Time itself is a peculiar construct. There is a first time for most things in life and, therefore, it is often these moments that hold a uniqueness and most likely a special sentiment that you then carry with you for the months and years to come, if you are lucky. Discovering an artist and fully embracing their work for the first time has always been, to this date, an exceptionally thrilling experience for me. In 2010, Villagers' magnificent debut album 'Becoming A Jackal' ended up leaving a lasting impression on me.
The world would be a much duller place without rock’n’roll music in it. In fact, without Black Rebel Motorcycle Club in it. A powerful, raw guitar sound that shakes you thoroughly and resonates a feeling of uproar and , if needed, a certain will to strive against the stream will always remain valid. The boldness and drive that come along with rock music in its purest form have never disappeared, despite the genre being declared dead multiple times over the past decades.
The past few years have not exactly been easy for Caribou’s Dan Snaith. Despite piling up hundreds of song ideas and working tirelessly on his new album 'Suddenly', personal challenges and unexpected turns shaped the musical outcome to a large degree. An album that has been inspired by a very personal view on life more than anything forcing Snaith to step out of his own fears and taking on new roles. NBHAP editor Annett Bonkowski caught up with the acclaimed artist.
Pulling off a whole album circling around the theme of motherhood coming from a male artist is - quite frankly speaking - exactly what we need in 2019. Devendra Banhart may be one of the few contemporary male artists who are able do that with a great deal of sensitivity, warmth and openness. His latest work 'Ma' combines all of these characteristics beautifully while approaching the topic in its full spectrum.
Putting on a festival in 2019 comes along with a great deal of responsibilities. Lollapalooza Berlin, which celebrated its fifth edition this year, was back for a second consecutive round of music, art, fun and more at the Olympic Stadium and the Olympic Park and approximately 85,000 visitors each day. Quite a large number of guests that were ready to be entertained in all possible ways.
In recent years, it would have been easy for Kindness to push themselves to the fore. With as many talents in their pockets as Adam Bainbridge and a long list of musical activities, high profile collaborations and various spectra covered such as writing, producing, djing or having their own radio programme, the limelight was right there. However, Kindness chose to let their work speak for itself mostly from a position in the half-shade . And it did. Rather soft-spoken in general, but always determined, profound and open-minded.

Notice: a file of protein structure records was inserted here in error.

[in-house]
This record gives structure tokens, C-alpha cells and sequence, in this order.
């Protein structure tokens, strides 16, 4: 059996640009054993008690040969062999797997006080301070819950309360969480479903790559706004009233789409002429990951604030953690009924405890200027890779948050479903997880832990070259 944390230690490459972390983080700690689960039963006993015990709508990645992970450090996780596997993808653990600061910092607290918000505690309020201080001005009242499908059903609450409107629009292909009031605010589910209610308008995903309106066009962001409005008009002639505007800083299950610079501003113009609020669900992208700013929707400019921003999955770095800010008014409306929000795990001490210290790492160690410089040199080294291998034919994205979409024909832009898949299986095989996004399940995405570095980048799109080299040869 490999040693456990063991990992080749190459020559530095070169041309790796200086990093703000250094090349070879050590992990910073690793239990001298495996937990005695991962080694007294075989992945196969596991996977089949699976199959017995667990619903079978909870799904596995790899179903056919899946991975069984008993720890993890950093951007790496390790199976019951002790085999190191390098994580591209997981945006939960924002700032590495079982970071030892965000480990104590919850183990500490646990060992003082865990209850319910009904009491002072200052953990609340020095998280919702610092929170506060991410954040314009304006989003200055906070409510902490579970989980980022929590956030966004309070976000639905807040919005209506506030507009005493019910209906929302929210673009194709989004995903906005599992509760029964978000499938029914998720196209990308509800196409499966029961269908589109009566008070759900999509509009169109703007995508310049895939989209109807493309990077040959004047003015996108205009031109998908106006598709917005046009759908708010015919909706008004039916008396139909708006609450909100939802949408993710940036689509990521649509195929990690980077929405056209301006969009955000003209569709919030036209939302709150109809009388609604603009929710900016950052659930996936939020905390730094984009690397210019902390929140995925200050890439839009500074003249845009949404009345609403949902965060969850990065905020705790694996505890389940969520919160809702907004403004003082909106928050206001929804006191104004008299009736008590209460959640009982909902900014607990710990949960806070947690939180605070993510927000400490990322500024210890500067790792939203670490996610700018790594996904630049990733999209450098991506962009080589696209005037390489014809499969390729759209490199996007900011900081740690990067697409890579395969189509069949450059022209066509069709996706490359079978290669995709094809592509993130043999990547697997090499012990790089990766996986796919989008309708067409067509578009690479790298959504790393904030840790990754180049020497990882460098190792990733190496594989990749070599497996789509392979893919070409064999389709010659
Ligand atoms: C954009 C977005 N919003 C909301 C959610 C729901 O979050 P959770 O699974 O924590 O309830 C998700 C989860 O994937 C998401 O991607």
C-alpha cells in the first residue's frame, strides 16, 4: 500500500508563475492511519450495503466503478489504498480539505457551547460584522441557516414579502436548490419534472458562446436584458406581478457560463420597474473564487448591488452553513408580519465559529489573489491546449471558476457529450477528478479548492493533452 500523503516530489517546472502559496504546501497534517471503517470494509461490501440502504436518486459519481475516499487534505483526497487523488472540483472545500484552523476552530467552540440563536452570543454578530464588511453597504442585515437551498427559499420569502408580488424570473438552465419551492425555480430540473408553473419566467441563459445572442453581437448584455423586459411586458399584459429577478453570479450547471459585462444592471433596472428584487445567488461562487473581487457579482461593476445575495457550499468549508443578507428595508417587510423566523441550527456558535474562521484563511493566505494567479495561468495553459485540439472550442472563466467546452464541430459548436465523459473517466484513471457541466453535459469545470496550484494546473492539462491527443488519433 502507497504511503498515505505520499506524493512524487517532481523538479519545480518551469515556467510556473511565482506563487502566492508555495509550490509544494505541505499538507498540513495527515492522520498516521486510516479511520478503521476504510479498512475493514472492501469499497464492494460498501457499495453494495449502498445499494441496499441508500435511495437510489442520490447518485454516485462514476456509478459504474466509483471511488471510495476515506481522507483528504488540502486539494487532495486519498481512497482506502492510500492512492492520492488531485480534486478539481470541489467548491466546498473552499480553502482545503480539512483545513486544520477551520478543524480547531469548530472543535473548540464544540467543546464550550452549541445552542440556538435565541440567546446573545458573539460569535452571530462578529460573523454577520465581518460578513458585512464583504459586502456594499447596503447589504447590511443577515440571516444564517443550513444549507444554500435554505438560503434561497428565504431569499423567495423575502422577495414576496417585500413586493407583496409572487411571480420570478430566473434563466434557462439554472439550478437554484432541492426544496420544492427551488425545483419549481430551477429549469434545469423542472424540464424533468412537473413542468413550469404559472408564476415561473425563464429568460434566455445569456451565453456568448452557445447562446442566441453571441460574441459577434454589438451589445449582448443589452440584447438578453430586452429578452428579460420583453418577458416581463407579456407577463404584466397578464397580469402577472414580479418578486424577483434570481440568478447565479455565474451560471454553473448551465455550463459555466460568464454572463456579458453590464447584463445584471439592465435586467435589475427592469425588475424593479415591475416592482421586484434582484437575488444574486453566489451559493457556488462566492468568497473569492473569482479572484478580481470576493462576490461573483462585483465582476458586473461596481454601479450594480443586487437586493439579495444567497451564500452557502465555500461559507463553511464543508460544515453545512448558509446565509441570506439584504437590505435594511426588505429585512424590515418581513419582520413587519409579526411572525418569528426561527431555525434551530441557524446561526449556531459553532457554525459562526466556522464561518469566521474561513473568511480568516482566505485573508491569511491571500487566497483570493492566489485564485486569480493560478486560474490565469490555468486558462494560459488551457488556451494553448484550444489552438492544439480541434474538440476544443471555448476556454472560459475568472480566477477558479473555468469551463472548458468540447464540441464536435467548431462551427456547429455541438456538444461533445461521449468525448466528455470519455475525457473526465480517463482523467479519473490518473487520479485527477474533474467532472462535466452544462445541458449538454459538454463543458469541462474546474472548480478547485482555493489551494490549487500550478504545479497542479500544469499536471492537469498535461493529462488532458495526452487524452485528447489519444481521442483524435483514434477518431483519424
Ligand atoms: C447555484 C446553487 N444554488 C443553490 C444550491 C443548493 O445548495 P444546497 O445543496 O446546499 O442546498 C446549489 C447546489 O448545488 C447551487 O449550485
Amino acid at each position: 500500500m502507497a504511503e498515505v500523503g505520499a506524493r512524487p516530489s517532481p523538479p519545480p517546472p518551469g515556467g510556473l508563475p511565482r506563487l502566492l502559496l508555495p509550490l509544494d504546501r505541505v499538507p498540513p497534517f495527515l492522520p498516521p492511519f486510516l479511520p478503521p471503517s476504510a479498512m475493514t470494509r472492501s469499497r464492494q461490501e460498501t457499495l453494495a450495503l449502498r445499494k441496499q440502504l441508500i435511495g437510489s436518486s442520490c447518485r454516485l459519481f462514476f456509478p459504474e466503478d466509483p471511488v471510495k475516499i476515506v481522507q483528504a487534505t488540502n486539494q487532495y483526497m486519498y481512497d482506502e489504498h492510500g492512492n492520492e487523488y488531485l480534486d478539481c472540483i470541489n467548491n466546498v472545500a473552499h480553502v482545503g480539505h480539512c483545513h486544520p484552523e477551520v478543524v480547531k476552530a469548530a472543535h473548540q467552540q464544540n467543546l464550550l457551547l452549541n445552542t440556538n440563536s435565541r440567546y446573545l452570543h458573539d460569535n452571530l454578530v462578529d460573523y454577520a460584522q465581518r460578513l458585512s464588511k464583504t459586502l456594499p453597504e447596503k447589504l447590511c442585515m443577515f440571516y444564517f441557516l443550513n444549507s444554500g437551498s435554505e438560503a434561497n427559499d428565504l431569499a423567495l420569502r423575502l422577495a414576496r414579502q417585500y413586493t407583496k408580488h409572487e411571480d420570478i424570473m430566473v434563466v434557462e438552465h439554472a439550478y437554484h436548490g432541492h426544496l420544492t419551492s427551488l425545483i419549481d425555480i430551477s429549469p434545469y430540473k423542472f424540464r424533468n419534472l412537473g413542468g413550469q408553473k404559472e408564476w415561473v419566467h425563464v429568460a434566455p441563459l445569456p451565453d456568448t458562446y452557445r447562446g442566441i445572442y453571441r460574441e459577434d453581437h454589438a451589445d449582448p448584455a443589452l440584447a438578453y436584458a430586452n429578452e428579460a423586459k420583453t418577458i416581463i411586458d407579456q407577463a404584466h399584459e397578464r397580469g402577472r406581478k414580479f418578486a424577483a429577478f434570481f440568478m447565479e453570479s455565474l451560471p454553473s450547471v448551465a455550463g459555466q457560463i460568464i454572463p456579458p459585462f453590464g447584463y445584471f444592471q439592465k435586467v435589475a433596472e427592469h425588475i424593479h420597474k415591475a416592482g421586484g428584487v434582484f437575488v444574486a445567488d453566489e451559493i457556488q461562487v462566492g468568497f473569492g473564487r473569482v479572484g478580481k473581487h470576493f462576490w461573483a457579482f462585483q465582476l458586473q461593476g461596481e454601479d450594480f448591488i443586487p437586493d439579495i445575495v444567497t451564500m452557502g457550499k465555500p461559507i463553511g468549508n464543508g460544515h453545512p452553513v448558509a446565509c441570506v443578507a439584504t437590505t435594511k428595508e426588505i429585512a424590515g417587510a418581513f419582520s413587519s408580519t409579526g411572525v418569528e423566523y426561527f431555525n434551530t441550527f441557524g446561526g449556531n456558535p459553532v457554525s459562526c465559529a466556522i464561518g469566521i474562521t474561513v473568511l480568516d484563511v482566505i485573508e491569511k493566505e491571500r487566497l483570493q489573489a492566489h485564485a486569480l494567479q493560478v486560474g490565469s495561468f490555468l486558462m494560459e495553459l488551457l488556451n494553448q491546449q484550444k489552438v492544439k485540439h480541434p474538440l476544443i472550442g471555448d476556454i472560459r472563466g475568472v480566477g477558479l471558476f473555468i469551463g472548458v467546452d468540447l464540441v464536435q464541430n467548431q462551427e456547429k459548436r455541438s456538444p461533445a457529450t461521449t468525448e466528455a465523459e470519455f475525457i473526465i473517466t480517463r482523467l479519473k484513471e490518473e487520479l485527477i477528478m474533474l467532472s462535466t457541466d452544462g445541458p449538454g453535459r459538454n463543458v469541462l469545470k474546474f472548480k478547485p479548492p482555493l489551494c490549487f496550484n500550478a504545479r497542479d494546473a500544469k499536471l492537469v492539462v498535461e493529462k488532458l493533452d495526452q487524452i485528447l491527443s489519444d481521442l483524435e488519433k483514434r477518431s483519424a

Before the summer is slowly fading away, we are blessed with "Forever Turned Around" - Whitney’s gorgeous follow up to 2016’s magnificent debut "Light Upon The Lake" that saw Julien Ehrlich and Max Kakacek become indie folk’s newest darlings with a very busy schedule of touring the world together afterwards. Working hard and following your passion is always best when you can share the experience with someone else which is very much the case here for the two longterm friends Max and Julien who have been making music together since the tender age of 18.
Releasing a double album in 2019? Bold move. Writing a song about synthesizer brands? Even bolder. Or in other words: The Divine Comedy are back. On their eleventh studio album, the band from Northern Ireland returns with unstoppable curiosity, wit and love for imagination while the storytelling circles around one theme in particular: Office Politics. A title enough to stretch the band's already existing creative dimensions even further and leaving a lot of room for brilliantly witty observations.
Even if you don't speak French, there is a good chance that the word "Dépaysé" echoes back a certain sensation of melancholy and longing. By choosing it as the album title for his latest musical output, Ahmed Gallab alias Sinkane picked a word that perfectly summed up his feelings while working on new music trying to figure out his place in this world and connecting with himself even more. Dépaysé meaning 'to be removed from one’s habitual surroundings'.
When two of the most gifted and genuine songwriters of their generations team up, expectations are naturally high. With Phoebe Bridgers and Conor Oberst, also known as Better Oblivion Community Center, there was almost no time to ponder over the possible outcome or spirit of their collaborative work with the the duo surprising their fans and media alike with their newest project over night last month - announcing the birth of Better Oblivion Community Center as well as sharing their full debut album simultaneously. It turned out to be a very satisfying surprise to say the least.